Sign up to gain exclusive access to email subscriptions, event invitations, competitions, giveaways, and much more.
Everyone from HP to Polaroid to Alcatel takes aim at Google's 7-inch tablet
Google's Nexus 7, which came out in November 2012 and sells for $199, set the bar for small, inexpensive tablets. But several competitors are coming out with 7-inch tablets at a cheaper price point. We're comparing only tablets that run at least Android 4.1, code-named Jelly Bean, and have been permitted by Google to include the Google Play store pre-installed. Here's how they stack up.
Lenovo A1000 and A3000
WHY IT BEATS THE NEXUS 7: Lenovo announced these two tablets at Mobile World Congress 2013 late last month with very few details. Looking at the official PR images, we can assume that the A3000 has a rear-facing camera. The A1000 will have front-facing speakers and incorporate Dolby Digital Plus audio technology. Both have microSD slots.
WHY IT DOESN'T: The resolution of both models is a disappointing 1024-by-600.
WHY IT BEATS THE NEXUS 7: This tablet comes with a microSD slot, a feature that many still wonder why Google never put into the Nexus 7. And it's less expensive.
WHY IT DOESN'T: The screen resolution is one level below that of the Nexus 7's 1280-by-800 pixels. There's no HDMI-out, so you cannot connect the Iconia B1-A71 to your TV to watch video that you play on this tablet.
WHY IT BEATS THE NEXUS 7: The MeMO Pad comes with a microSD slot, and you can choose to have this tablet in one of three colors: "Sugar White," "Titanium Gray" and "Cherry Pink" Otherwise, except for its price, this tablet has nothing over the Nexus 7.
WHY IT DOESN'T: Asus, which also manufactures the Nexus 7 in partnership with Google, is cranking out a greatly scaled-back version of the Nexus 7 that has a lower screen resolution, slower processor, and no HDMI-out connector. The MeMO Pad also lacks Bluetooth and GPS, so you won't be able to use a Bluetooth keyboard and probably won't be able to effectively run most mapping apps on it.
WHY IT BEATS THE NEXUS 7: If Polaroid can actually deliver the M7 for the projected $129 price, it could be one of the cheapest tablets with a 7-inch, 1280-by-800 pixel screen running Android Jelly Bean. Otherwise, it only beats the Nexus 7 by including a microSD slot.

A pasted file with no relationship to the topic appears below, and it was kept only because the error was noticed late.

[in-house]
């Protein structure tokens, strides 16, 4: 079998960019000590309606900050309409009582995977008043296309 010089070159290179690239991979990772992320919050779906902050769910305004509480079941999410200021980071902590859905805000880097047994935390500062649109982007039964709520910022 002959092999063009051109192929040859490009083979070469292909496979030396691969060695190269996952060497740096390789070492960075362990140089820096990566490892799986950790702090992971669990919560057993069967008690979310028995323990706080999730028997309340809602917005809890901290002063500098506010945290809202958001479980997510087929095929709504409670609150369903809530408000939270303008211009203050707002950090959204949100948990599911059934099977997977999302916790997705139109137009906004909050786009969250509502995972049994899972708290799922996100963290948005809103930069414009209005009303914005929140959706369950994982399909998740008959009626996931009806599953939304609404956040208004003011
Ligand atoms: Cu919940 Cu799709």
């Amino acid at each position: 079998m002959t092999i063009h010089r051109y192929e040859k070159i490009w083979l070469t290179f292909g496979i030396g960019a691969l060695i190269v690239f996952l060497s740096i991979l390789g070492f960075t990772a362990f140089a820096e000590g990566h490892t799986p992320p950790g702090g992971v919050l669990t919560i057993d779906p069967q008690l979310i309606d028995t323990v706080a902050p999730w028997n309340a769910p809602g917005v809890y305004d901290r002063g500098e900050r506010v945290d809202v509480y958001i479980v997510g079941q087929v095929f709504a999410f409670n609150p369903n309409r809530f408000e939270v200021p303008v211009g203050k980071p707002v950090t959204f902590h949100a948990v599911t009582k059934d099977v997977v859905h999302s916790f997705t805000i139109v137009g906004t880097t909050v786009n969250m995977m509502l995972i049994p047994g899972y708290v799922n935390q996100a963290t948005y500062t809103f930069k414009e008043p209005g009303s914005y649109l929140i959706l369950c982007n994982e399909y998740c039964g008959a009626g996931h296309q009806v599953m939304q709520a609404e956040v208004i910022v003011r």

WHY IT DOESN'T: The M7 lacks an HDMI-out and a rear-facing camera -- but we say it should have one. After all, if you can't use this tablet to take pictures with it like an instant camera, then is it worthy of the Polaroid name?
WHY IT BEATS THE NEXUS 7: Besides a microSD slot, the only other plus going for the Nextbook 7GP is its rear camera, though the official specification sheet didn't note how many megapixels it is.
WHY IT DOESN'T: Everything else, frankly, is lacking about the Nextbook 7GP: no Bluetooth, GPS, and a resolution of just 1024-by-600 pixels. At $130, it is one of the cheapest tablets featured in this slideshow, but it's up against other options at this same price with better tech specs or more features.
One Touch Tab 7 HD
WHY IT BEATS THE NEXUS 7: The One Touch Tab 7 HD has a 2-megapixel rear-facing camera, and microSD slot.
WHY IT DOESN'T: There's no GPS and HDMI-out connectivity. Alcatel also plans to sell a non-HD version of this tablet with a lower-resolution screen, slower processor, and even less on-board storage (4GB) for $129. We don’t think they should bother.
WHY IT BEATS THE NEXUS 7: The Slate 7 is available in two color choices: red and silver. It has a microSD, back camera, and boasts Beats Audio, which is a proprietary technology for mobile devices and auto sound systems.
WHY IT DOESN'T: The price difference between the Slate 7 and Nexus 7 is just $30. Yet if you spend a little more for the latter, you get a device with a higher-resolution screen, 16GB storage, longer battery life and more.
WHY IT BEATS THE NEXUS 7: The Titanium 70 has an aluminum back casing, and the entire tablet is notably thinner -- at 8.6 mm -- than the Nexus 7 (which is 10.45 mm thick). It comes with a microSD. Lastly, it's the cheapest tablet featured in this slideshow that has a 7-inch screen and runs Android Jelly Bean.
WHY IT DOESN’T: The Titanium 70's screen resolution is the standard minimum of 1024-by-600 pixels, and the tablet lacks Bluetooth connectivity and GPS.
Women in ICT Awards
ARN Innovation Awards